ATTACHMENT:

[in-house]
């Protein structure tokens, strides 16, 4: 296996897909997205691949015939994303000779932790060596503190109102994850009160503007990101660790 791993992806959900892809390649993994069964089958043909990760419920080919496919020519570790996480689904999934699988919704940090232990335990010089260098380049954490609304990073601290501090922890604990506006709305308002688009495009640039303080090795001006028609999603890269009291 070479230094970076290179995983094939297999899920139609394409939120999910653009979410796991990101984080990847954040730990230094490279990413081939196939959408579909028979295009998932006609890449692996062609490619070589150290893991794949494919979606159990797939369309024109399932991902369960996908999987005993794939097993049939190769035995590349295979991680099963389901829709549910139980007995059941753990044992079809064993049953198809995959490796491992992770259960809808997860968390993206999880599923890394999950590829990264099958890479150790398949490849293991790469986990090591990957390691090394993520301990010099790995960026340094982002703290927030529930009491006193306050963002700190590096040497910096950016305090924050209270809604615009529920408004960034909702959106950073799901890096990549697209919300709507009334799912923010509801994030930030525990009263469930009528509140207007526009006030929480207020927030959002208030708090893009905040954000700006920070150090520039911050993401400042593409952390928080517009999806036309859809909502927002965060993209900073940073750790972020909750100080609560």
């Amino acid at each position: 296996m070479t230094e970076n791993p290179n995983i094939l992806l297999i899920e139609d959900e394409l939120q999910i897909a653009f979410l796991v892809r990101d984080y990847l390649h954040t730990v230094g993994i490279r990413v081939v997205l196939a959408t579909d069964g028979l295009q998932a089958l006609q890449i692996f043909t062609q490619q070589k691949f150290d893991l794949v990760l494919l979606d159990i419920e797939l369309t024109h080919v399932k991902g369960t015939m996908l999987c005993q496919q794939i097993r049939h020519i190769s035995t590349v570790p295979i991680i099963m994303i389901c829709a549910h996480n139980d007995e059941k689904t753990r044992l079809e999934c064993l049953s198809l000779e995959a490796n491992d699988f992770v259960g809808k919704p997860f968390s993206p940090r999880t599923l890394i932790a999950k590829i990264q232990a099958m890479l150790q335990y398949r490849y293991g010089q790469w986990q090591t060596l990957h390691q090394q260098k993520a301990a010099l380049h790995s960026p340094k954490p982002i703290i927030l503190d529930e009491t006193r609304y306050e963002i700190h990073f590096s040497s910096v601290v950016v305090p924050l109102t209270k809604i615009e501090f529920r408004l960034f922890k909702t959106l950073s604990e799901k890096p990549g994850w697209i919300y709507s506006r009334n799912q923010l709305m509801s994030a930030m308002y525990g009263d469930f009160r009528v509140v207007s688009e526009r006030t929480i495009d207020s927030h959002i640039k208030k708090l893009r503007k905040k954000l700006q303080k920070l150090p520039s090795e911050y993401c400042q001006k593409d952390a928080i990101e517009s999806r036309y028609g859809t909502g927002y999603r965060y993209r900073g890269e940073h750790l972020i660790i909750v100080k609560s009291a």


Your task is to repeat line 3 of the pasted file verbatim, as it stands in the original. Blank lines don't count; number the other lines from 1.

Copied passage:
């Amino acid at each position: 296996m070479t230094e970076n791993p290179n995983i094939l992806l297999i899920e139609d959900e394409l939120q999910i897909a653009f979410l796991v892809r990101d984080y990847l390649h954040t730990v230094g993994i490279r990413v081939v997205l196939a959408t579909d069964g028979l295009q998932a089958l006609q890449i692996f043909t062609q490619q070589k691949f150290d893991l794949v990760l494919l979606d159990i419920e797939l369309t024109h080919v399932k991902g369960t015939m996908l999987c005993q496919q794939i097993r049939h020519i190769s035995t590349v570790p295979i991680i099963m994303i389901c829709a549910h996480n139980d007995e059941k689904t753990r044992l079809e999934c064993l049953s198809l000779e995959a490796n491992d699988f992770v259960g809808k919704p997860f968390s993206p940090r999880t599923l890394i932790a999950k590829i990264q232990a099958m890479l150790q335990y398949r490849y293991g010089q790469w986990q090591t060596l990957h390691q090394q260098k993520a301990a010099l380049h790995s960026p340094k954490p982002i703290i927030l503190d529930e009491t006193r609304y306050e963002i700190h990073f590096s040497s910096v601290v950016v305090p924050l109102t209270k809604i615009e501090f529920r408004l960034f922890k909702t959106l950073s604990e799901k890096p990549g994850w697209i919300y709507s506006r009334n799912q923010l709305m509801s994030a930030m308002y525990g009263d469930f009160r009528v509140v207007s688009e526009r006030t929480i495009d207020s927030h959002i640039k208030k708090l893009r503007k905040k954000l700006q303080k920070l150090p520039s090795e911050y993401c400042q001006k593409d952390a928080i990101e517009s999806r036309y028609g859809t909502g927002y999603r965060y993209r900073g890269e940073h750790l972020i660790i909750v100080k609560s009291a």